Jerusalem, Israel – For the first time in more than 20 years, Fatah (Arabic for “conquest”), the dominant ruling power of the Palestinian Authority, will gather next week for a conference in Bethlehem, with than 1,7,50 of its active members expected to attend. This is the first since the 1993 signing of the Oslo Accords, which the Fatah never ratified.

Israel has decided not to not keep any delegate to the Fatah convention from being able to attend the parley next week in Bethlehem, including those coming from Syria and Lebanon.

A senior Fatah official Muhammad “Abu Maher” Ghneim returned to Palestinian territory on Wednesday from in Tunisia ahead of the movement’s general conference, which opens next week in Bethlehem. Palestinian news sources reported that President Mahmoud Abbas convinced Israeli authorities to allow Ghneim to attend the conference.

After crossing the Israeli-controlled Allenby Bridge border crossing from Jordan on Wednesday, Ghneim was whisked to the Palestinian Authority (PA) headquarters in Ramallah in a presidential car, accompanied by top negotiator Saeb Erekat. In Ramallah, the Fatah official was welcomed by Abbas in an official ceremony.

Ghneim’s return also marks a reversal in Palestinian politics. Ghneimopposed the Oslo peace agreements, and at first refused to return to Palestine until all of its territory was “liberated

On the eve of the conference, the Middle East Newsline broke the story that Israel’s military has determined that the ruling Fatah movement continues to engage in weapons smuggling, after capturing Fatah militia commanders who admitted to

smuggling weapons acquired weapons from such sources as Israeli organized crime, Jordan and the Palestinian Authority itself.

“The weapons are sold for profit, mostly to Israeli and Palestinian criminals, some of them who engage in terrorism,” a military source said.

Fatah weapons smugglers were operating in Bethlehem, Hebron, Nablus, Ramallah and Tulkarm, in coordination with the Iranian-sponsored Islamic Jihad. Israeli military sources also confirm that Fatah weapons smugglers have also sold weapons to the opposition Hamas.

On July 24, the Israel Army arrested a suspected Fatah weapons smuggler in Nablus named as Nasser Mahmoud Abu Kishk, a 34-year-old Fatah militia operative from Nablus Abu Kishk, wanted by Israel for several years, was also said to have supplied weapons to Fatah’s Al Aqsa Martyrs Brigade, which is identified by both Israel and by the United States intelligence agencies as a terrorist organization.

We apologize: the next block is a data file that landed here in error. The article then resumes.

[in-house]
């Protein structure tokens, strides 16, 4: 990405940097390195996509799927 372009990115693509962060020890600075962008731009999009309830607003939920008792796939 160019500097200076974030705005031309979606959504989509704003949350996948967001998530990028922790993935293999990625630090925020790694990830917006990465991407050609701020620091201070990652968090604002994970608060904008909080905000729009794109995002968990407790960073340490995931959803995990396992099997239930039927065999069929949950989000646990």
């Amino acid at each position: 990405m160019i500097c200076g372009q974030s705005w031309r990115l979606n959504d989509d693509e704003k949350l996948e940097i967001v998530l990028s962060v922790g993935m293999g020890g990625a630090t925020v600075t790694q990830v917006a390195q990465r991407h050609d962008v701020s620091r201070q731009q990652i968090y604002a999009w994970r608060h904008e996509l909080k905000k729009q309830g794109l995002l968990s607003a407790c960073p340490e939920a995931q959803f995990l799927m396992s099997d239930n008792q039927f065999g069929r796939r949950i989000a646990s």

Israeli army spokesmen also said that Kishk has participated in shooting attacks against Israelis.

Policy Issues On The Agenda

An organization known as has put forward four policy issues for the Fatah to reconsider, if Fatah is to be seen as a real party to peace talks in the future.

1. Fatah does not recognize Israel’s right to exist. Fatah leaders emphasize that this ideology is current and not merely an oversight

2. Fatah continues to use maps that don’t acknowledge Israel’s existence

3. Fatah charter still calls for Israel’s destruction

4. Fatah continues to support the cease fire, only in terms of the continued armed struggle against Israel


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David Bedein is an MSW community organizer and an investigative journalist.   In 1987, Bedein established the Israel Resource News Agency at Beit Agron to accompany foreign journalists in their coverage of Israel, to balance the media lobbies established by the PLO and their allies.   Mr. Bedein has reported for news outlets such as CNN Radio, Makor Rishon, Philadelphia Inquirer, Los Angeles Times, BBC and The Jerusalem Post, For four years, Mr. Bedein acted as the Middle East correspondent for The Philadelphia Bulletin, writing 1,062 articles until the newspaper ceased operation in 2010. Bedein has covered breaking Middle East negotiations in Oslo, Ottawa, Shepherdstown, The Wye Plantation, Annapolis, Geneva, Nicosia, Washington, D.C., London, Bonn, and Vienna. Bedein has overseen investigative studies of the Palestinian Authority, the Expulsion Process from Gush Katif and Samaria, The Peres Center for Peace, Peace Now, The International Center for Economic Cooperation of Yossi Beilin, the ISM, Adalah, and the New Israel Fund.   Since 2005, Bedein has also served as Director of the Center for Near East Policy Research.   A focus of the center's investigations is The United Nations Relief and Works Agency for Palestine Refugees in the Near East (UNRWA). In that context, Bedein authored Roadblock to Peace: How the UN Perpetuates the Arab-Israeli Conflict - UNRWA Policies Reconsidered, which caps Bedein's 28 years of investigations of UNRWA. The Center for Near East Policy Research has been instrumental in reaching elected officials, decision makers and journalists, commissioning studies, reports, news stories and films. In 2009, the center began decided to produce short movies, in addition to monographs, to film every aspect of UNRWA education in a clear and cogent fashion.   The center has so far produced seven short documentary pieces n UNRWA which have received international acclaim and recognition, showing how which UNRWA promotes anti-Semitism and incitement to violence in their education'   In sum, Bedein has pioneered The UNRWA Reform Initiative, a strategy which calls for donor nations to insist on reasonable reforms of UNRWA. Bedein and his team of experts provide timely briefings to members to legislative bodies world wide, bringing the results of his investigations to donor nations, while demanding reforms based on transparency, refugee resettlement and the demand that terrorists be removed from the UNRWA schools and UNRWA payroll.   Bedein's work can be found at: and A new site,, will be launched very soon.